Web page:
Refuse to lose? In 1986 he was diagnosed with a torn ligament in his right elbow and reconstructive surgery was recommended. When he was told he would miss a full year, Ryan balked, admitting that his offseason routine was so rigorous that he wasn't sure he could handle it for two years without pitching. Houston fitness coach Gene Coleman designed a strengthening program for the elbow.
Ryan not only continued to pitch for seven seasons, but he won a National League earned-run average title in 1987 after the diagnosis, led the league in strikeout five times and threw two no-hitters.
That's not the type of response a person has to a challenge if he doesn't like to get his hands dirty.
That's why those who knew Ryan never looked at him as a potential figurehead with the Rangers.
He already had that kind of role with the Astros, where owner Drayton McLane enjoyed having the Texas icon hanging around, but the feeling within the organization was president Tal Smith did not welcome Ryan's presence. Smith had been the general manager when Ryan, after the 1979 season, signed with Houston as a free agent. Then-Astros owner John McMullen not only overruled Smith, who opposed the signing, but replaced Smith as the general manager a year later.
Smith eventually returned as the club president after McLane bought the team.
So when the chance arose to become the key figure in running the Rangers, the team with which he finished his career, Ryan, 63, was ready for the new challenge.
"This is something that in the back of my mind I always wanted to do,'' he said. "When it came up there was no reason I couldn't do it. I didn't come here with the intent to stay until I died. I came here to work on it and see if I can make a difference. I hope to put the organization in a consistent winner mode. I still want to be actively involved in the other things I do."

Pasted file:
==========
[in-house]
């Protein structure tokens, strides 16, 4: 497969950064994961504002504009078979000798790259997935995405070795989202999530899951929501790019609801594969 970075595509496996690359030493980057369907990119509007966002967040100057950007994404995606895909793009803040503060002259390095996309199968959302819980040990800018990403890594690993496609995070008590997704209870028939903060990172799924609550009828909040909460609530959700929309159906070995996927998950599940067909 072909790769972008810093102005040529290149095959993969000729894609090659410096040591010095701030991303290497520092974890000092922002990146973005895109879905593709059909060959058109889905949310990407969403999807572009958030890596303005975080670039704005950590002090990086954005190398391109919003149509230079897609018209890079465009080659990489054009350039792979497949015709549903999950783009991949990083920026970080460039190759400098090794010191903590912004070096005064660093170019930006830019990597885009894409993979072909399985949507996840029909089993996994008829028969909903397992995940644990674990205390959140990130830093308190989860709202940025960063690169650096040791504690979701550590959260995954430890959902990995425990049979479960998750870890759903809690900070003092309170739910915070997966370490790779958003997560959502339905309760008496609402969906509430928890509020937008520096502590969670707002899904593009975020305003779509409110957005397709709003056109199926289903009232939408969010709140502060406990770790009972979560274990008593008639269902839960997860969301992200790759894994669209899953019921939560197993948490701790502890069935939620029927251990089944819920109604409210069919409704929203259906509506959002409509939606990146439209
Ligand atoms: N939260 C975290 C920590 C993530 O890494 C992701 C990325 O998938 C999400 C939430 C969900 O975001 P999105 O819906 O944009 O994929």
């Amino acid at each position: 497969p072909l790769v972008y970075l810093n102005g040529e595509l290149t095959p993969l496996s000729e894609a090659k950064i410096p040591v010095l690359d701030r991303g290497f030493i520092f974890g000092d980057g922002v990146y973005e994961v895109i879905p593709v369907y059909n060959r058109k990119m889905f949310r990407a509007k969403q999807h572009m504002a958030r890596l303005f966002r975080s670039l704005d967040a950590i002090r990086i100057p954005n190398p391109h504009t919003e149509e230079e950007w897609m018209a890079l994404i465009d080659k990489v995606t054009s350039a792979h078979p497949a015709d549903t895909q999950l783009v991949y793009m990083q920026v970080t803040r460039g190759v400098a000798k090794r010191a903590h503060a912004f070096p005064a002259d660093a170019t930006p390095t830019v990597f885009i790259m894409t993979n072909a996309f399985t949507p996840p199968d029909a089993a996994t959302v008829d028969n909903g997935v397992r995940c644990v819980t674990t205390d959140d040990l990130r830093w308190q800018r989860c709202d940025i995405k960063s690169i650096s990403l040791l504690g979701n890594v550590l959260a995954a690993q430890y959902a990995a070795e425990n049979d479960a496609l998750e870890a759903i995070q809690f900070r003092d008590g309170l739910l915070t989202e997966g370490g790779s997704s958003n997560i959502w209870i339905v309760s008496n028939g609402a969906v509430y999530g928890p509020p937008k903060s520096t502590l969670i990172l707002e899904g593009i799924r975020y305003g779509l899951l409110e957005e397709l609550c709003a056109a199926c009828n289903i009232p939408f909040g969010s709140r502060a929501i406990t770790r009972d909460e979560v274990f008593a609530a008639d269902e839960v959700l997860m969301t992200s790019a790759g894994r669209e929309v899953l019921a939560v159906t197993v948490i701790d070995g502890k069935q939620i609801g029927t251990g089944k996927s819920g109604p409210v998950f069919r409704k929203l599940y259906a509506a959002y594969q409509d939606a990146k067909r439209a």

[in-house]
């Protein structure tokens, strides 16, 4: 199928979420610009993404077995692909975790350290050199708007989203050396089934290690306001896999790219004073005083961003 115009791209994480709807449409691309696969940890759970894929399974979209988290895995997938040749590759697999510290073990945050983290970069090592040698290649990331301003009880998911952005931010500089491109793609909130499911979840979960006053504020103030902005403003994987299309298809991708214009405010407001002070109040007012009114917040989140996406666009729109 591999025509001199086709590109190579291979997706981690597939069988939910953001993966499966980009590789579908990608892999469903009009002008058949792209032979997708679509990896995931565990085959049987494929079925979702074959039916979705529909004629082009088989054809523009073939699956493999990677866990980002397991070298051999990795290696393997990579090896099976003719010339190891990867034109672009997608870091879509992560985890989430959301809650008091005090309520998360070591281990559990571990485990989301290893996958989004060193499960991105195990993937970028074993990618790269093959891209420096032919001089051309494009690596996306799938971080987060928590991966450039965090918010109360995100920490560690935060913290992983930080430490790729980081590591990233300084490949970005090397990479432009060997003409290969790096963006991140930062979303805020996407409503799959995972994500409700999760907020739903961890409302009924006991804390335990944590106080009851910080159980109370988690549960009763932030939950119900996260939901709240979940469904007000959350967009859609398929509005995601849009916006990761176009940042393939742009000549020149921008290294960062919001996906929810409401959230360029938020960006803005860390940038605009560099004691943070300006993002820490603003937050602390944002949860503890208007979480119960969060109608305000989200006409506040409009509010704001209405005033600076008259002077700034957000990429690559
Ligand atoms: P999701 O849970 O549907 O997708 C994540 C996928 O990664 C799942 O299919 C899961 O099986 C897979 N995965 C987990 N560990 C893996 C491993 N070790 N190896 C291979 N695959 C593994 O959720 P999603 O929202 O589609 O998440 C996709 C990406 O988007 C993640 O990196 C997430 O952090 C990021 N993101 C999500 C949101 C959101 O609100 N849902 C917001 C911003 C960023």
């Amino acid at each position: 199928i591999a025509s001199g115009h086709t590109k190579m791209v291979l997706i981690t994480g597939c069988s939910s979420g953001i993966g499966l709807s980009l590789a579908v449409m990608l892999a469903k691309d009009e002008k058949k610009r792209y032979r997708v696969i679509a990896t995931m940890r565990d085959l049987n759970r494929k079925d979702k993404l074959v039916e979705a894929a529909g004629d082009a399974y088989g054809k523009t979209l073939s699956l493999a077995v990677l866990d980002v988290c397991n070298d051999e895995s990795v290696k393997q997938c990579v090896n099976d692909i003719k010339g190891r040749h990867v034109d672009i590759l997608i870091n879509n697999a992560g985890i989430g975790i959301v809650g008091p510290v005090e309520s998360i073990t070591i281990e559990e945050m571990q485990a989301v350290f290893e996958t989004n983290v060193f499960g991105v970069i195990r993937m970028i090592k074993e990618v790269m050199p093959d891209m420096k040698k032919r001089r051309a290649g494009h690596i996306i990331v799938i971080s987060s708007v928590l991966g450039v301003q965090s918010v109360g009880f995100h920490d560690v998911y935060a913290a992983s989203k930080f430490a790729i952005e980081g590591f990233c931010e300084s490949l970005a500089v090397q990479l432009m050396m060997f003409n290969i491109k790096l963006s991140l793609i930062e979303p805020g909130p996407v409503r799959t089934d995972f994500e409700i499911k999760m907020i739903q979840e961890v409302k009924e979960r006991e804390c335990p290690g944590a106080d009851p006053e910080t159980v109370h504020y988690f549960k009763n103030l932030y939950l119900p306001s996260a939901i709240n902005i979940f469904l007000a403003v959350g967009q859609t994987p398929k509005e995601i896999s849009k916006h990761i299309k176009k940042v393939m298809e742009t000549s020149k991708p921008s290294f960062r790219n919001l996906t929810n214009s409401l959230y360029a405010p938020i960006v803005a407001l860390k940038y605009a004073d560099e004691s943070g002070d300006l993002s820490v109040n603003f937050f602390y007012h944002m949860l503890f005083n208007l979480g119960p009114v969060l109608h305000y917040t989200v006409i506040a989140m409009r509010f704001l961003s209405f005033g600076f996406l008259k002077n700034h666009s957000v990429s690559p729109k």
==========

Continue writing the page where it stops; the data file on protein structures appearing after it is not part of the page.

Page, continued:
When Ryan took the job slightly more than two years ago there was some uneasiness in the Rangers front office. Ryan did not know many of the employees. There was speculation he would want his own people in place.
And while he has brought in several front office and uniform personnel that he knew previously, including pitching coach Mike Maddux, bench coach Jackie Moore and vice president of public relations John Blake, Ryan has made minimal changes.
"I had never been in a major league front office before and I realize that it is not until you are actually involved that you truly understand what transpires," Ryan said. "It was a large learning curve. I felt like I needed to be in a situation with controlled change. You didn't want to be doing things just to do them. I felt I needed to get to know the people in charge.''
And in general they remain, including Washington and general manager John Daniels, and daily the working relationships with Ryan have improved.
"They realize I am here for the same reason they are and they are not threatened by my power," Ryan said. "They are comfortable that I am going to be around."
And if Ryan's around, they have come to realize he's going to also be involved.